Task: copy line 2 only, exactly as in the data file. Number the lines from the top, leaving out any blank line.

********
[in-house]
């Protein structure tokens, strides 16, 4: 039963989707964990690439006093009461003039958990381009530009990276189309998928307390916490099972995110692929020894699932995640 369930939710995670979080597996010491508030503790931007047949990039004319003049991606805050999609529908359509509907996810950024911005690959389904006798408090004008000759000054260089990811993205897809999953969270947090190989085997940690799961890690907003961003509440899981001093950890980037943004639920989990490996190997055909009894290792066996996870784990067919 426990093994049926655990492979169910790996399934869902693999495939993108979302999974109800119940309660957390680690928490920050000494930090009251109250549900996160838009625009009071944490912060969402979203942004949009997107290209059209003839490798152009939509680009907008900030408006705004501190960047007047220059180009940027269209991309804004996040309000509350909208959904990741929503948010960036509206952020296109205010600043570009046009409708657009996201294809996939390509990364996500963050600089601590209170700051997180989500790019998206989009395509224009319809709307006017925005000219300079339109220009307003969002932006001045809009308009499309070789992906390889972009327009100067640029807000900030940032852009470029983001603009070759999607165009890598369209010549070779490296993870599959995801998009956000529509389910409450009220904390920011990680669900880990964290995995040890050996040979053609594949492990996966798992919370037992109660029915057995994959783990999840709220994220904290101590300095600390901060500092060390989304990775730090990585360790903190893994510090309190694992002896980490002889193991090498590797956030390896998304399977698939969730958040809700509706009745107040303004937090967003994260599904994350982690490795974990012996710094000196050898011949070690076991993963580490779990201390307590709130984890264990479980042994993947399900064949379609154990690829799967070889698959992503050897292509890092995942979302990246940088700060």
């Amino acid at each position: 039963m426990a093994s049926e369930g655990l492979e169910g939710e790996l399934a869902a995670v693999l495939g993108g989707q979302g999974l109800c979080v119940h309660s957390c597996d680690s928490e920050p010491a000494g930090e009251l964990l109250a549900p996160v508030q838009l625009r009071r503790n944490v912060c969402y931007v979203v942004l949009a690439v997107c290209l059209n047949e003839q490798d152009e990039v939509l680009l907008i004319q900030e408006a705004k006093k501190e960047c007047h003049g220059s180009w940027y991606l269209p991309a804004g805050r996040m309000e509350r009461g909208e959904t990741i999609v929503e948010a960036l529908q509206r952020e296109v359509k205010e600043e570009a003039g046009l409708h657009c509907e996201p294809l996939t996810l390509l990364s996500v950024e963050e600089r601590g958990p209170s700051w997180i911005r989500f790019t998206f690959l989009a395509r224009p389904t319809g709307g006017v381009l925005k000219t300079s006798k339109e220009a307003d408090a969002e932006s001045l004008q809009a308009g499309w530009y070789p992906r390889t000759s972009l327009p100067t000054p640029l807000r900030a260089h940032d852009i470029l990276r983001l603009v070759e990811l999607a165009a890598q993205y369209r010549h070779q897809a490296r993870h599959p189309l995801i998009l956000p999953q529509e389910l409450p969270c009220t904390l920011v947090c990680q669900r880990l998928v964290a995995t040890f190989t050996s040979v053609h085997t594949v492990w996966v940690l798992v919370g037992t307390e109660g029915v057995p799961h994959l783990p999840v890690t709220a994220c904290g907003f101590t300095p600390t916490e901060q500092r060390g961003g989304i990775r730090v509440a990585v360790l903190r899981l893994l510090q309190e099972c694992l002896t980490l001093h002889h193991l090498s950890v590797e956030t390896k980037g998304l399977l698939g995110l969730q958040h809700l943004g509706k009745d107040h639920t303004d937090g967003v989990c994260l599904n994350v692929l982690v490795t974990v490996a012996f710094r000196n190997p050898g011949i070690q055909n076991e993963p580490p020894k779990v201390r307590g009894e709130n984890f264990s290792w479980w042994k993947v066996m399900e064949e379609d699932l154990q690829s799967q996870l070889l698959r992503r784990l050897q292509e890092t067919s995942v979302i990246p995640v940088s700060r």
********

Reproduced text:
């Protein structure tokens, strides 16, 4: 039963989707964990690439006093009461003039958990381009530009990276189309998928307390916490099972995110692929020894699932995640 369930939710995670979080597996010491508030503790931007047949990039004319003049991606805050999609529908359509509907996810950024911005690959389904006798408090004008000759000054260089990811993205897809999953969270947090190989085997940690799961890690907003961003509440899981001093950890980037943004639920989990490996190997055909009894290792066996996870784990067919 426990093994049926655990492979169910790996399934869902693999495939993108979302999974109800119940309660957390680690928490920050000494930090009251109250549900996160838009625009009071944490912060969402979203942004949009997107290209059209003839490798152009939509680009907008900030408006705004501190960047007047220059180009940027269209991309804004996040309000509350909208959904990741929503948010960036509206952020296109205010600043570009046009409708657009996201294809996939390509990364996500963050600089601590209170700051997180989500790019998206989009395509224009319809709307006017925005000219300079339109220009307003969002932006001045809009308009499309070789992906390889972009327009100067640029807000900030940032852009470029983001603009070759999607165009890598369209010549070779490296993870599959995801998009956000529509389910409450009220904390920011990680669900880990964290995995040890050996040979053609594949492990996966798992919370037992109660029915057995994959783990999840709220994220904290101590300095600390901060500092060390989304990775730090990585360790903190893994510090309190694992002896980490002889193991090498590797956030390896998304399977698939969730958040809700509706009745107040303004937090967003994260599904994350982690490795974990012996710094000196050898011949070690076991993963580490779990201390307590709130984890264990479980042994993947399900064949379609154990690829799967070889698959992503050897292509890092995942979302990246940088700060």